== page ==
Once upon a time there was a little girl who loved glittery things, scarcely dreaming that someday she’d procure and custom design some of the world’s most important fine jewelry for connoisseurs and collectors.
It was after Mona Lee Nesseth received her CSULB marketing degree in 1980 that she had an epiphany and figured out how to combine her selling skills and art background with her love of ornamentation.
Nesseth is an internationally recognized Graduate Gemologist—a rigorous certification earned from the Gemological Institute of America (GIA)—who specializes in helping private collectors acquire exceptional historical and contemporary jewelry and gemstones. Many of the pieces, including some she’s designed, are exhibited in museums, and the jewelry industry calls on her expertise for evaluations and as a guest speaker.
In the rarified market of private jewelry consultants, Nesseth earned her reputation by word of mouth from satisfied clients, backed up by solid experience.
“I think the secret of my success is that I cater to my clients,” she said. “Nothing is too small or too big,” from cleaning their jewelry and changing watch batteries to organizing charity fundraisers. “I’ll go to the nth degree for them. My cell phone is on 24/7, so even when I’m out of the country, I’m still available.”
She even hosts special events for clients, often featuring world-renowned jewelry experts, and she arranged an unprecedented “curator” dinner for eight clients in the Harry Winston Gallery, located next to the Hope Diamond at the Smithsonian Institution’s National Museum of Natural History. “There aren’t many special gifts I can give my clients, but I can give them a memorable experience,” she said.
“Part of my success is that I’ve educated my clients. I spend years teaching them about the history of jewelry and of the stones they are interested in acquiring so that they understand why one stone is a certain price and why a superior stone may cost more money,” she explained.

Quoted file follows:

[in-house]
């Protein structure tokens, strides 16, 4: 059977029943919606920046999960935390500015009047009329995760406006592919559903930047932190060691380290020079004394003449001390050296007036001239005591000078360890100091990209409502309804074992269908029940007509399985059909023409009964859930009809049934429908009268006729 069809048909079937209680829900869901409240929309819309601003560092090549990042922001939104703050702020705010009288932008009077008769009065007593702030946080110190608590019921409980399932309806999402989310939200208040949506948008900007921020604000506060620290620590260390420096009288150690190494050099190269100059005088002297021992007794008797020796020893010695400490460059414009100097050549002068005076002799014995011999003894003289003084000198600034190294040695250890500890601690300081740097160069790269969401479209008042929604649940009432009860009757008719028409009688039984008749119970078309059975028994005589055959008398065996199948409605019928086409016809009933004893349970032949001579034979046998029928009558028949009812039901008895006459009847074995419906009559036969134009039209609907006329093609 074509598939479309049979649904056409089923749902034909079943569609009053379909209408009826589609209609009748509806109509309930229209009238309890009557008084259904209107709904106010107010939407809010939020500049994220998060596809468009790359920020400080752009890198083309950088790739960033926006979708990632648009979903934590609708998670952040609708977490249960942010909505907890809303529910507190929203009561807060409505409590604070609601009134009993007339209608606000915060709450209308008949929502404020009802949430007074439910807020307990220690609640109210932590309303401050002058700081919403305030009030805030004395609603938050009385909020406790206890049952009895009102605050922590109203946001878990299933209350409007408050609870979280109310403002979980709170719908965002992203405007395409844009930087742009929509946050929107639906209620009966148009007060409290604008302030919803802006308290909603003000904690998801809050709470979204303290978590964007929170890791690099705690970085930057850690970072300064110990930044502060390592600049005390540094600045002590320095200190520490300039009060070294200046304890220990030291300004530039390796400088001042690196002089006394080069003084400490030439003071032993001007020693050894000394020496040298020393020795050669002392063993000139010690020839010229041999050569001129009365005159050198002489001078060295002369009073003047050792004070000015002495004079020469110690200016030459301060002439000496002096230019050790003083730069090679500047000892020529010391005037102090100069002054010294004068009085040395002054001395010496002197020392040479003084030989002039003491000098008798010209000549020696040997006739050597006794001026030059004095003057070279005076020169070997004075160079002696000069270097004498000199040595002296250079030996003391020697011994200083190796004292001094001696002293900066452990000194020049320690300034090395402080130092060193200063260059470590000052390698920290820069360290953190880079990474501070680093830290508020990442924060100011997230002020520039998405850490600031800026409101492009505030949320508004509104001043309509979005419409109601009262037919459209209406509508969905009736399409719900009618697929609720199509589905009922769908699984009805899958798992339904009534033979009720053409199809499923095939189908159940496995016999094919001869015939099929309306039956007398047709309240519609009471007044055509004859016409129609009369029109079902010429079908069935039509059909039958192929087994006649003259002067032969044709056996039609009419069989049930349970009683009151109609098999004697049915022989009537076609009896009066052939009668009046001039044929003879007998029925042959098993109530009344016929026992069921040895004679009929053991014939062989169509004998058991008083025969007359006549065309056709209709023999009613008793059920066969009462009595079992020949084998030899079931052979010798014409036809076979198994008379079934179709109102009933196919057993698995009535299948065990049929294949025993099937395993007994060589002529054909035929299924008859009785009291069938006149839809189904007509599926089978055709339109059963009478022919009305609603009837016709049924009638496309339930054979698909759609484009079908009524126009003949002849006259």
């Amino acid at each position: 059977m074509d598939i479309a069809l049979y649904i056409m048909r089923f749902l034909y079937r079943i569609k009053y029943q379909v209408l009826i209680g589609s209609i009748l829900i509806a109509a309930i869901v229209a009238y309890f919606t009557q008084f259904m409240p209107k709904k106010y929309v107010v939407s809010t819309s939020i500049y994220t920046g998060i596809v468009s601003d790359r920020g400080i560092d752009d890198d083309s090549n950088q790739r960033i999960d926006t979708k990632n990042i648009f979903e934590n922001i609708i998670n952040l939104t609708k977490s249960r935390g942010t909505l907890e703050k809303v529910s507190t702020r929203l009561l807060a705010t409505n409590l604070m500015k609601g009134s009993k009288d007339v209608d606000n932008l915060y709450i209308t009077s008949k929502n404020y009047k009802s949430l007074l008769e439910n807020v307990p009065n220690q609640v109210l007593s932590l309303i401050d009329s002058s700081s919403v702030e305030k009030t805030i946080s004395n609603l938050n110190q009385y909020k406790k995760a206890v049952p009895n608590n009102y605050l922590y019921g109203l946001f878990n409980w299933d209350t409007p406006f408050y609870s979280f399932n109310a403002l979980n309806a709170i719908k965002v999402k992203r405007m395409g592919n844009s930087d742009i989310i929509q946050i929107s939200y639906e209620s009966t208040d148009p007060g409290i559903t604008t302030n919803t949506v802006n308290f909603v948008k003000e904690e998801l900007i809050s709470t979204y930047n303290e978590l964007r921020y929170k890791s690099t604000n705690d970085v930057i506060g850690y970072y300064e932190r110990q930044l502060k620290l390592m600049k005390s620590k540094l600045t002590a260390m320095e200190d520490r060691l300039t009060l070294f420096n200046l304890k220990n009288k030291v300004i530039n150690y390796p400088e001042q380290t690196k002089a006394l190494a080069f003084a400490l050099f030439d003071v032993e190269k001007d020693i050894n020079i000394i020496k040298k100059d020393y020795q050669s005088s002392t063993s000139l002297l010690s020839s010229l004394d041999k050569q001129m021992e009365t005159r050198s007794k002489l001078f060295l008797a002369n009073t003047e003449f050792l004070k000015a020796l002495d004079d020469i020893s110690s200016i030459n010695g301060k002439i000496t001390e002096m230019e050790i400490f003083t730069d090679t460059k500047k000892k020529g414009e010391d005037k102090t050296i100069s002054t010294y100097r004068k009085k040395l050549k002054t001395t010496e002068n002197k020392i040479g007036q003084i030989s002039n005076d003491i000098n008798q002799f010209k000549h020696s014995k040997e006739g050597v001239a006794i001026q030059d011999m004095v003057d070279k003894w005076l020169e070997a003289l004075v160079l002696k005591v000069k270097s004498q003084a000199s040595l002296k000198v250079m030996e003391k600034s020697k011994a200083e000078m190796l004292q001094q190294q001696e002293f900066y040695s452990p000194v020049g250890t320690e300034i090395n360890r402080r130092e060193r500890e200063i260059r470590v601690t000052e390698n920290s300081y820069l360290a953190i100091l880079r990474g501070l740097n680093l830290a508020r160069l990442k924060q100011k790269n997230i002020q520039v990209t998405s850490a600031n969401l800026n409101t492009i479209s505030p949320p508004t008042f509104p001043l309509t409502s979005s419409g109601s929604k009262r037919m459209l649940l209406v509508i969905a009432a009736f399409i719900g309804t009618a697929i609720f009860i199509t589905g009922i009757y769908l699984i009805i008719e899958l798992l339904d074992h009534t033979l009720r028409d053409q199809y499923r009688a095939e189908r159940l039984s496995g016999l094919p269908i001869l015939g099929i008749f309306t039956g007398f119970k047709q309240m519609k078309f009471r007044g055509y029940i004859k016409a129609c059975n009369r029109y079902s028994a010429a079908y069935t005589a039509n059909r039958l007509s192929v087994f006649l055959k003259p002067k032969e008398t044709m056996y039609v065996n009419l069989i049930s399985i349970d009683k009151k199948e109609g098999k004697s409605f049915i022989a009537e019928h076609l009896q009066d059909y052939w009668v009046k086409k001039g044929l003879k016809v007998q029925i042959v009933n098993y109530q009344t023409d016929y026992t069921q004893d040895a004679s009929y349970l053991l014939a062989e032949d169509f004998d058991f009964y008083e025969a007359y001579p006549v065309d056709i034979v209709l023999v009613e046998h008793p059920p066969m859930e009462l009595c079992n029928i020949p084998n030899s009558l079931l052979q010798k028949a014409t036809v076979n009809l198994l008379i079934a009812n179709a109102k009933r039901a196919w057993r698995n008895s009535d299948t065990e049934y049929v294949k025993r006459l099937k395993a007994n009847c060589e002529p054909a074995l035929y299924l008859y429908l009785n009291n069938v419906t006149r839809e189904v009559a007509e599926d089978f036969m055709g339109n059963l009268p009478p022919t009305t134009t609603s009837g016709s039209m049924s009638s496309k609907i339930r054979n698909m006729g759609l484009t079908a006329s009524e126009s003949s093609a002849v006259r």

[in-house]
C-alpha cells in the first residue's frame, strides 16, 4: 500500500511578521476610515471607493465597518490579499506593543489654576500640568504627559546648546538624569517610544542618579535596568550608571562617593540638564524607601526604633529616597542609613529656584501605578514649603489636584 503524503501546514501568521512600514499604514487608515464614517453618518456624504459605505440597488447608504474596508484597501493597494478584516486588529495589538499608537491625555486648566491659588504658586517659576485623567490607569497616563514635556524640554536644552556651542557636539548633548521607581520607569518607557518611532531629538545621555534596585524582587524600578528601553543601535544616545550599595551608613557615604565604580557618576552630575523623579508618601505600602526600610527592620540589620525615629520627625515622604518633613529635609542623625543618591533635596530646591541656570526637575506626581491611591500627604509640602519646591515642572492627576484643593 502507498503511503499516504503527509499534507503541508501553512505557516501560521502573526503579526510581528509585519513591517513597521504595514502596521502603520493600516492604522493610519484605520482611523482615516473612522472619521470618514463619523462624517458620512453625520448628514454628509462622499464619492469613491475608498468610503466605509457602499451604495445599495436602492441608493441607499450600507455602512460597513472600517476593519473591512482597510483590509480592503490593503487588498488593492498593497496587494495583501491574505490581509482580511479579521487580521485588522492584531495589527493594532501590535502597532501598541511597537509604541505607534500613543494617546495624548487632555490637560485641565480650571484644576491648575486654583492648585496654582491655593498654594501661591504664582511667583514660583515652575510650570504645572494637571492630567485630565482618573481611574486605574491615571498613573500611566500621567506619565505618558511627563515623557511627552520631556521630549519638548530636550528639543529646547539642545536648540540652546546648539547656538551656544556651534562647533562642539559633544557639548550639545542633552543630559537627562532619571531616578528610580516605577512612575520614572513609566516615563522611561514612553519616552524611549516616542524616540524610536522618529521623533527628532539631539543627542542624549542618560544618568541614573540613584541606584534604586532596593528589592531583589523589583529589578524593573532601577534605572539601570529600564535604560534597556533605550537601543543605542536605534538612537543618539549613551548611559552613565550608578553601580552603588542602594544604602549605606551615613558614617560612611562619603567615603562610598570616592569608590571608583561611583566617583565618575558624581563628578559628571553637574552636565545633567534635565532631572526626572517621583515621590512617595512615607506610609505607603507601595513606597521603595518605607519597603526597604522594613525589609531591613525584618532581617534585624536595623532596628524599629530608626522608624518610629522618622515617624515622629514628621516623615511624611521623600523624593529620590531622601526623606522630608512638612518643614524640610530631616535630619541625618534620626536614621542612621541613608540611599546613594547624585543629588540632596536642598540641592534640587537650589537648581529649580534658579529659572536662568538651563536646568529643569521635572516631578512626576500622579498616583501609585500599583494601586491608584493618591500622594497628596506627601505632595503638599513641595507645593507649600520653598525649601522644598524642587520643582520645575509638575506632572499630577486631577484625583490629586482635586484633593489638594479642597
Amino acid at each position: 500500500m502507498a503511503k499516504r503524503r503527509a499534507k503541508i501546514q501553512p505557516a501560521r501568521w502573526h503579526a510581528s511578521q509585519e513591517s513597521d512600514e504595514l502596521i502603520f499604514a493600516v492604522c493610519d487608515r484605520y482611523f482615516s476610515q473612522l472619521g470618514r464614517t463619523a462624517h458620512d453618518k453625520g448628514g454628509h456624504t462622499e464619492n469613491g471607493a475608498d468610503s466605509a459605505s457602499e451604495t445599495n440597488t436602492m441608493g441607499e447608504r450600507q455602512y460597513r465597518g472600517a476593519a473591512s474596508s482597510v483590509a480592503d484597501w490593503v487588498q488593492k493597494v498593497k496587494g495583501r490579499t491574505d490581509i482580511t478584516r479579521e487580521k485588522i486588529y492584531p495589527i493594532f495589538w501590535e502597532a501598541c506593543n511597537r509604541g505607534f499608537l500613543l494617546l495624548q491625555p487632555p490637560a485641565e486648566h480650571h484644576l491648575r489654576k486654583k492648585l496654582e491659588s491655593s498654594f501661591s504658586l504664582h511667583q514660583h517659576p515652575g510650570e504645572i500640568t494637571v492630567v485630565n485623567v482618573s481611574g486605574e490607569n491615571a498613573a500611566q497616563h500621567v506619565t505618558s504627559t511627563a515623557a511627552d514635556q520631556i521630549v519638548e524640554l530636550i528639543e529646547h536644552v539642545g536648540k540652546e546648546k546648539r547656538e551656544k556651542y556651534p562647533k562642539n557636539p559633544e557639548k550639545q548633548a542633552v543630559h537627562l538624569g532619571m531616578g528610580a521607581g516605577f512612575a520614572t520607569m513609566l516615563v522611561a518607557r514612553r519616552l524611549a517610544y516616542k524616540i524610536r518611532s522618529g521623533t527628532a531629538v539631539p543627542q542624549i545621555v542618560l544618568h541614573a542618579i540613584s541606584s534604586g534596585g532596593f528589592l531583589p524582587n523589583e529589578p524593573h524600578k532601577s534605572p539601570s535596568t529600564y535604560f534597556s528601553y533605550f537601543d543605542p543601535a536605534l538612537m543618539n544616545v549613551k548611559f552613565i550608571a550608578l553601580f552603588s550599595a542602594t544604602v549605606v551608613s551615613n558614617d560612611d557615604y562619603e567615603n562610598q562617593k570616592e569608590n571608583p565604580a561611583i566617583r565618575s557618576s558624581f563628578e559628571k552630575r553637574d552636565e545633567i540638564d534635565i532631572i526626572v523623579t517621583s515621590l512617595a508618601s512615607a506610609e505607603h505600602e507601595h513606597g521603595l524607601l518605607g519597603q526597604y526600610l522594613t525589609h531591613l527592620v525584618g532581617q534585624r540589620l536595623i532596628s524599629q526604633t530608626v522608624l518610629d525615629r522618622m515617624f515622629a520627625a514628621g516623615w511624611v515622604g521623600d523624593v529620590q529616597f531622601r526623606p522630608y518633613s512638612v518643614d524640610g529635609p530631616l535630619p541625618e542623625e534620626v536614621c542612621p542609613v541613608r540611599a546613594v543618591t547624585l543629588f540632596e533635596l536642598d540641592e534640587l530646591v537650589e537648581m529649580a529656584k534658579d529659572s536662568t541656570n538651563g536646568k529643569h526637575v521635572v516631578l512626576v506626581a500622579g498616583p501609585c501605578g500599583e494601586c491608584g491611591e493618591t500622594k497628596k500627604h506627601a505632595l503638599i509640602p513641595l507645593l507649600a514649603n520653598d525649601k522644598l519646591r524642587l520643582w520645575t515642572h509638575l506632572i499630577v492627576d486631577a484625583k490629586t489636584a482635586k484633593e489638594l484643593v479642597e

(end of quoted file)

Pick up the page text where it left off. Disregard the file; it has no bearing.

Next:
Nesseth earns their respect through honesty. “I always advise them to buy jewelry because they treasure it,” not with the expectation that it will appreciate in value. “I tell them, ‘I know the value of what I’m selling it to you for today. I can’t guarantee what the world market will do in the future.’ I’m very discriminating. If it’s not the best, I don’t recommend it. I have clients that buy sight unseen based on their trust in me, so I only offer or recommend gems and jewels that represent my pursuit of excellence. I may search for a specific collector’s stone for years,” and always obtains GIA Laboratory reports.
“The scariest aspect of my business model is that there are no guarantees of future sales,” she continued. “I’m only as good as my last sale. For me as an entrepreneur, my most important assets are my knowledge, integrity and expertise, my aesthetics, my contacts and above all, my customers. But I never forget the most important basic, which is outstanding customer service. Often, you go into stores and you have to beg to be waited on. I think that’s the downfall of a lot of businesses.”